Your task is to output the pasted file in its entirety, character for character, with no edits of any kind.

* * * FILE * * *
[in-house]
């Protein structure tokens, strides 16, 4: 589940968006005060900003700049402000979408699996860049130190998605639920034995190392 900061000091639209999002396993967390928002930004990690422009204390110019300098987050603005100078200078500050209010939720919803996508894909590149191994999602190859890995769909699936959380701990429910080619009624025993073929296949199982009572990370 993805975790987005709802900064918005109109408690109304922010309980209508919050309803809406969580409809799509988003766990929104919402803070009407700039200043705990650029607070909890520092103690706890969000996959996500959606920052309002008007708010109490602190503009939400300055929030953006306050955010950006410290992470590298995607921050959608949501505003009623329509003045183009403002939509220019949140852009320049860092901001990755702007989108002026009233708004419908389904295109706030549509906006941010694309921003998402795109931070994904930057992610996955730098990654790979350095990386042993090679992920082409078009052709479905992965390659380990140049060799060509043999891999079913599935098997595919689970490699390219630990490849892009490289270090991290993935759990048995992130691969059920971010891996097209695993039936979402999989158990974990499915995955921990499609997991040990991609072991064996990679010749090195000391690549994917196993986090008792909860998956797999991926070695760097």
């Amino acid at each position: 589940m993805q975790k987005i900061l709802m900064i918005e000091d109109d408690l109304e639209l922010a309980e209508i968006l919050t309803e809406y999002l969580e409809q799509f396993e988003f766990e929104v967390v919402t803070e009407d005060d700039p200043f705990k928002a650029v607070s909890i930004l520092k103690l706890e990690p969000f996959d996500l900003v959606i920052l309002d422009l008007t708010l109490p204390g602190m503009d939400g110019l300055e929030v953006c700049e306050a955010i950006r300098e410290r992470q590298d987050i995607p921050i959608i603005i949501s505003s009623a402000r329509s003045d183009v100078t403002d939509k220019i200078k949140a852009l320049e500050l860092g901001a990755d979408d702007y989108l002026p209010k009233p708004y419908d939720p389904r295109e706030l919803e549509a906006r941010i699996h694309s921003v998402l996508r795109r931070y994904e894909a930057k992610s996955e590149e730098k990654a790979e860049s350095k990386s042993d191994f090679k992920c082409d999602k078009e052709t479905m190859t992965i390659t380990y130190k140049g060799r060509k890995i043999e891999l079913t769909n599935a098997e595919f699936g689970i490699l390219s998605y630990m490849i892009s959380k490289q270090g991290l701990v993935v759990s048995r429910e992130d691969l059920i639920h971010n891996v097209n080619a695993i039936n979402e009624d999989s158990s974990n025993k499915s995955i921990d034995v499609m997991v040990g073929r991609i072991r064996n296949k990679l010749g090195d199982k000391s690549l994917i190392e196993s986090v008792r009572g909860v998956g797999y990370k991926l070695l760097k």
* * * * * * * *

[in-house]
């Protein structure tokens, strides 16, 4: 589940968006005060900003700049402000979408699996860049130190998605639920034995190392 900061000091639209999002396993967390928002930004990690422009204390110019300098987050603005100078200078500050209010939720919803996508894909590149191994999602190859890995769909699936959380701990429910080619009624025993073929296949199982009572990370 993805975790987005709802900064918005109109408690109304922010309980209508919050309803809406969580409809799509988003766990929104919402803070009407700039200043705990650029607070909890520092103690706890969000996959996500959606920052309002008007708010109490602190503009939400300055929030953006306050955010950006410290992470590298995607921050959608949501505003009623329509003045183009403002939509220019949140852009320049860092901001990755702007989108002026009233708004419908389904295109706030549509906006941010694309921003998402795109931070994904930057992610996955730098990654790979350095990386042993090679992920082409078009052709479905992965390659380990140049060799060509043999891999079913599935098997595919689970490699390219630990490849892009490289270090991290993935759990048995992130691969059920971010891996097209695993039936979402999989158990974990499915995955921990499609997991040990991609072991064996990679010749090195000391690549994917196993986090008792909860998956797999991926070695760097």
């Amino acid at each position: 589940m993805q975790k987005i900061l709802m900064i918005e000091d109109d408690l109304e639209l922010a309980e209508i968006l919050t309803e809406y999002l969580e409809q799509f396993e988003f766990e929104v967390v919402t803070e009407d005060d700039p200043f705990k928002a650029v607070s909890i930004l520092k103690l706890e990690p969000f996959d996500l900003v959606i920052l309002d422009l008007t708010l109490p204390g602190m503009d939400g110019l300055e929030v953006c700049e306050a955010i950006r300098e410290r992470q590298d987050i995607p921050i959608i603005i949501s505003s009623a402000r329509s003045d183009v100078t403002d939509k220019i200078k949140a852009l320049e500050l860092g901001a990755d979408d702007y989108l002026p209010k009233p708004y419908d939720p389904r295109e706030l919803e549509a906006r941010i699996h694309s921003v998402l996508r795109r931070y994904e894909a930057k992610s996955e590149e730098k990654a790979e860049s350095k990386s042993d191994f090679k992920c082409d999602k078009e052709t479905m190859t992965i390659t380990y130190k140049g060799r060509k890995i043999e891999l079913t769909n599935a098997e595919f699936g689970i490699l390219s998605y630990m490849i892009s959380k490289q270090g991290l701990v993935v759990s048995r429910e992130d691969l059920i639920h971010n891996v097209n080619a695993i039936n979402e009624d999989s158990s974990n025993k499915s995955i921990d034995v499609m997991v040990g073929r991609i072991r064996n296949k990679l010749g090195d199982k000391s690549l994917i190392e196993s986090v008792r009572g909860v998956g797999y990370k991926l070695l760097k």